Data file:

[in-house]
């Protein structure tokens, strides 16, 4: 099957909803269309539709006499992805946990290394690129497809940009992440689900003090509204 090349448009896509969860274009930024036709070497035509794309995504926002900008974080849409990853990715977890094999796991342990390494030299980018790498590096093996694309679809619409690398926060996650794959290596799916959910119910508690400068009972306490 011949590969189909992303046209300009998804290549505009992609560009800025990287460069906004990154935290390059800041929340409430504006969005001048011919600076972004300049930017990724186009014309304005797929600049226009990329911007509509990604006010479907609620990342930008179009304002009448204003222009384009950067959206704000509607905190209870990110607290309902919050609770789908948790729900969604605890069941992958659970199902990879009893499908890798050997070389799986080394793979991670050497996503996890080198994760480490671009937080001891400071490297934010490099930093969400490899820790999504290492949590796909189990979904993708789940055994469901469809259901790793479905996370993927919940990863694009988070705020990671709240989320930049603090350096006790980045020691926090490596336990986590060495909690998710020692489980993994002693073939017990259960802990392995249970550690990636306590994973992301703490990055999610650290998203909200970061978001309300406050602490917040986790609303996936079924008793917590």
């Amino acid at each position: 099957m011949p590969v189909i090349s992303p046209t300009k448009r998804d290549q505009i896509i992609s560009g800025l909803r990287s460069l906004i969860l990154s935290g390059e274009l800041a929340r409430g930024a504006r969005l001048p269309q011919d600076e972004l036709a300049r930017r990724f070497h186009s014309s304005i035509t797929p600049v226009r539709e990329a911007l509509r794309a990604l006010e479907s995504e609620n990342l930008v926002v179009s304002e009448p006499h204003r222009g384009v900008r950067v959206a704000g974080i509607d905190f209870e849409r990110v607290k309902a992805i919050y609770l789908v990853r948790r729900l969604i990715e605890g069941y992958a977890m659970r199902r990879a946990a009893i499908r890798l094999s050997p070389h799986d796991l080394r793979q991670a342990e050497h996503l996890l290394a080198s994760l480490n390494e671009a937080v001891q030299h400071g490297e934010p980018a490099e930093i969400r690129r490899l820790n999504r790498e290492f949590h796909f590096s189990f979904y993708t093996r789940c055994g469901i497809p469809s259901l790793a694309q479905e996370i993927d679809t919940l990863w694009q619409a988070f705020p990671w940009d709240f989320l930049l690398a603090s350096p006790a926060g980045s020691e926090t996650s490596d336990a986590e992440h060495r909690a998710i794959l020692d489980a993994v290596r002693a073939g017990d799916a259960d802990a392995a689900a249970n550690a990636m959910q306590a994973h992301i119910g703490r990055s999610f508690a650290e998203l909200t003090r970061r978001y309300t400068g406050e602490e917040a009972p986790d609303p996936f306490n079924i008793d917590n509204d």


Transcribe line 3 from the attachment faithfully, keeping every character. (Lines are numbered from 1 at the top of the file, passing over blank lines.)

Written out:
């Amino acid at each position: 099957m011949p590969v189909i090349s992303p046209t300009k448009r998804d290549q505009i896509i992609s560009g800025l909803r990287s460069l906004i969860l990154s935290g390059e274009l800041a929340r409430g930024a504006r969005l001048p269309q011919d600076e972004l036709a300049r930017r990724f070497h186009s014309s304005i035509t797929p600049v226009r539709e990329a911007l509509r794309a990604l006010e479907s995504e609620n990342l930008v926002v179009s304002e009448p006499h204003r222009g384009v900008r950067v959206a704000g974080i509607d905190f209870e849409r990110v607290k309902a992805i919050y609770l789908v990853r948790r729900l969604i990715e605890g069941y992958a977890m659970r199902r990879a946990a009893i499908r890798l094999s050997p070389h799986d796991l080394r793979q991670a342990e050497h996503l996890l290394a080198s994760l480490n390494e671009a937080v001891q030299h400071g490297e934010p980018a490099e930093i969400r690129r490899l820790n999504r790498e290492f949590h796909f590096s189990f979904y993708t093996r789940c055994g469901i497809p469809s259901l790793a694309q479905e996370i993927d679809t919940l990863w694009q619409a988070f705020p990671w940009d709240f989320l930049l690398a603090s350096p006790a926060g980045s020691e926090t996650s490596d336990a986590e992440h060495r909690a998710i794959l020692d489980a993994v290596r002693a073939g017990d799916a259960d802990a392995a689900a249970n550690a990636m959910q306590a994973h992301i119910g703490r990055s999610f508690a650290e998203l909200t003090r970061r978001y309300t400068g406050e602490e917040a009972p986790d609303p996936f306490n079924i008793d917590n509204d």